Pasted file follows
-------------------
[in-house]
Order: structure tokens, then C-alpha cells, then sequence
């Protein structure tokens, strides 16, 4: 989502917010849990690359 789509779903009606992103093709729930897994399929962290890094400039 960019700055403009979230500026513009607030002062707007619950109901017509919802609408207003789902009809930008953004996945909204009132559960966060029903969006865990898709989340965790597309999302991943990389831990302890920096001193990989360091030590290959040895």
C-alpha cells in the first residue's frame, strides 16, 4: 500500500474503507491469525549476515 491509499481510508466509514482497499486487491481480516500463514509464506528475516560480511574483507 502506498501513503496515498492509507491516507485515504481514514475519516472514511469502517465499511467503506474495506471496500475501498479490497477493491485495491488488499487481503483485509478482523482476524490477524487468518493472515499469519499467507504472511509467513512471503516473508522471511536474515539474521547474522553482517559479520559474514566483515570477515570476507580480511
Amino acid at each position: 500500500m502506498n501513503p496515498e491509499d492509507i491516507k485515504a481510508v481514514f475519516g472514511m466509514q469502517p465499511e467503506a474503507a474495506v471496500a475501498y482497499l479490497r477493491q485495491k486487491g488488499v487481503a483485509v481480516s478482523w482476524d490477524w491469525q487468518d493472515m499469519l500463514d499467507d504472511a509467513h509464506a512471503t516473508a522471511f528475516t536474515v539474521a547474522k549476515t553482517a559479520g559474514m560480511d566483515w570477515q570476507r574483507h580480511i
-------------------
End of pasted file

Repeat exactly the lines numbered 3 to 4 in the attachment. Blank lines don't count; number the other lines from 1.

């Protein structure tokens, strides 16, 4: 989502917010849990690359 789509779903009606992103093709729930897994399929962290890094400039 960019700055403009979230500026513009607030002062707007619950109901017509919802609408207003789902009809930008953004996945909204009132559960966060029903969006865990898709989340965790597309999302991943990389831990302890920096001193990989360091030590290959040895």
C-alpha cells in the first residue's frame, strides 16, 4: 500500500474503507491469525549476515 491509499481510508466509514482497499486487491481480516500463514509464506528475516560480511574483507 502506498501513503496515498492509507491516507485515504481514514475519516472514511469502517465499511467503506474495506471496500475501498479490497477493491485495491488488499487481503483485509478482523482476524490477524487468518493472515499469519499467507504472511509467513512471503516473508522471511536474515539474521547474522553482517559479520559474514566483515570477515570476507580480511